Taipei, Nov. 29 (CNA) A senior Bureau of Cultural Heritage official and five other suspects were indicted Monday by the Changhua District Prosecutors Office for their involvement in a series of bribery cases dating back to 2016.
They were indicted on charges ranging from taking and giving kickbacks in violation of the Anti-Corruption Act to leaking secret public information unrelated to national defense in violation of the Criminal Code.
Changhua prosecutors said that acting on a tip received in March, they raided 18 locations, including the residence and offices of Hsiao Ming-pin (蕭銘彬), a senior specialist with the bureau, between March and August this year, and after detailed questioning, Hsiao admitted to committing his offenses.
In the indictment, prosecutors said Hsiao received a total of NT$8.57 million (US$308,460) in bribes or kickbacks through three different cases he handled at the bureau, and helped others profit as well.
In one of the them, the prosecutors office said, Hsiao received NT$1.72 million in kickbacks for arranging for a specific company to conduct underwater cultural heritage impact assessments for offshore wind developers.
According to the indictment, offshore wind developers are required to conduct such an assessment before work on their projects begins to determine if their projects threaten cultural assets.
They then must submit a report on the assessment’s findings to the bureau for its approval, which is needed for the project to proceed.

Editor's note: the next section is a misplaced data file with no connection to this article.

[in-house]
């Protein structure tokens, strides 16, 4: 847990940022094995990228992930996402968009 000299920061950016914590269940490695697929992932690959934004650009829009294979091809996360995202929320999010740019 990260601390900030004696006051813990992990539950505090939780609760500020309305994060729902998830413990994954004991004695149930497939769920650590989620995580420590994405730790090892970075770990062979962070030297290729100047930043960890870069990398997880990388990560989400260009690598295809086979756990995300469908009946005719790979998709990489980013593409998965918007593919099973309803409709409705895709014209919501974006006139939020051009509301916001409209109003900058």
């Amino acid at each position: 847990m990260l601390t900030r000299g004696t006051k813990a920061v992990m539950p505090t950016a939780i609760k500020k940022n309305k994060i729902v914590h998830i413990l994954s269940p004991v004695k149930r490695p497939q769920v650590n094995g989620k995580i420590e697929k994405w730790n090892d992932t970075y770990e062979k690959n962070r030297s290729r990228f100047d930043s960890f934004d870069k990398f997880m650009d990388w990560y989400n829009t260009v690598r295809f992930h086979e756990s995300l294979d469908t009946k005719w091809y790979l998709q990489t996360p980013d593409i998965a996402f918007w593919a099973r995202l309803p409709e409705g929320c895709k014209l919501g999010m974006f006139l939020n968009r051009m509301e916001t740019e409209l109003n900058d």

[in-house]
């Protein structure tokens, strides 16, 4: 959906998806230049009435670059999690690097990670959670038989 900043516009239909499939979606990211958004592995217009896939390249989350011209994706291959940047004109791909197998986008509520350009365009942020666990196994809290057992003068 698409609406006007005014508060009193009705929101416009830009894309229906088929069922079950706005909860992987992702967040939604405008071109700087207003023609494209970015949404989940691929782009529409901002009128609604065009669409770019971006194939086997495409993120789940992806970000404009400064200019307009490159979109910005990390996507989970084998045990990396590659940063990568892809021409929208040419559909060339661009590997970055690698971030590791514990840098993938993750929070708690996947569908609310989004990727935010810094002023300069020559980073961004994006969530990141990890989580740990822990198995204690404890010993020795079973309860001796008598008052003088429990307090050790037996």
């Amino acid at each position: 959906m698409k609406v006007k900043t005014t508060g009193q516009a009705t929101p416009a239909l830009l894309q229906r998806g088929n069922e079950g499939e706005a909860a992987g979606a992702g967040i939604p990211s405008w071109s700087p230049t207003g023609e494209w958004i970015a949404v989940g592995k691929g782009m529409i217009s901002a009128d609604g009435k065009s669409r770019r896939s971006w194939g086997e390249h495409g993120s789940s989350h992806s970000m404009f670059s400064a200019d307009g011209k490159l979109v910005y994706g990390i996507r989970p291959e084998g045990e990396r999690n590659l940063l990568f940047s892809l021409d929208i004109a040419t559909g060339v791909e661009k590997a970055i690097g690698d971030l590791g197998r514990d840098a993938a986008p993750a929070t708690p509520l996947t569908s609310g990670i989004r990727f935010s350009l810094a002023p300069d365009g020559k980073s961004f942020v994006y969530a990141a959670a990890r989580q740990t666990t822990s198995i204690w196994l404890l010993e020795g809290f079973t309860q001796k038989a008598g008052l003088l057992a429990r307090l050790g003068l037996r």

Prosecutors alleged that Hsiao, then head of the bureau’s Section of Underwater Cultural Heritage, hinted to the wind power developers that they should have the assessment and report done by Multitek System Co. because otherwise the report might not be approved and could even be rejected.
From November 2016 to May 2017, a total of 10 developers submitted assessments conducted by Multitek, and they were all approved by Hsiao’s office, prosecutors said.
Multitek was paid NT$8.95 million for its services, and its chairman, Tan Shun-lun (譚順倫), then handed over the NT$1.72 million in kickbacks during encounters in a Starbucks bathroom and at the Chiang Kai-shek Memorial Hall, prosecutors alleged.
Tan was one of the five others indicted by Changhua prosecutors.
In the second case, also in 2016 when Hsiao was responsible for procuring remotely operated underwater vehicles (ROV) for the bureau, he allegedly helped a company run by a man surnamed Chang (張) win an ROV tender by revealing the specifics of a tender to him.
Chang then was able to go through Tan and another suspect identified as Lin (林) to shape the procurement specifications for the tender, giving him an edge, and Hsiao then drafted the tender documents based on Chang’s input.
After winning the tender, Chang’s company made several transfers to Multitek totaling NT$11.68 million and described them as “consulting fees,” when in fact they were kickbacks, prosecutors alleged, and Tan gave NT$5.85 million of that to Hsiao.
In the third case, which occurred in November 2018 when Hsiao served as chief of affairs of the bureau’s Secretariat, he was found to have illegally revealed the details of a tender to a company led by an executive surnamed Liu (劉), prosecutors said.
Hsiao helped Liu win a tender with a bid of NT$9 million to supply early smoke detection apparatus to be installed in ancient buildings managed by the bureau.
Liu then paid NT$1 million in kickbacks to Hsiao, according to prosecutors.
(By Wu Che-hao, Flor Wang and Luke Sabatier)


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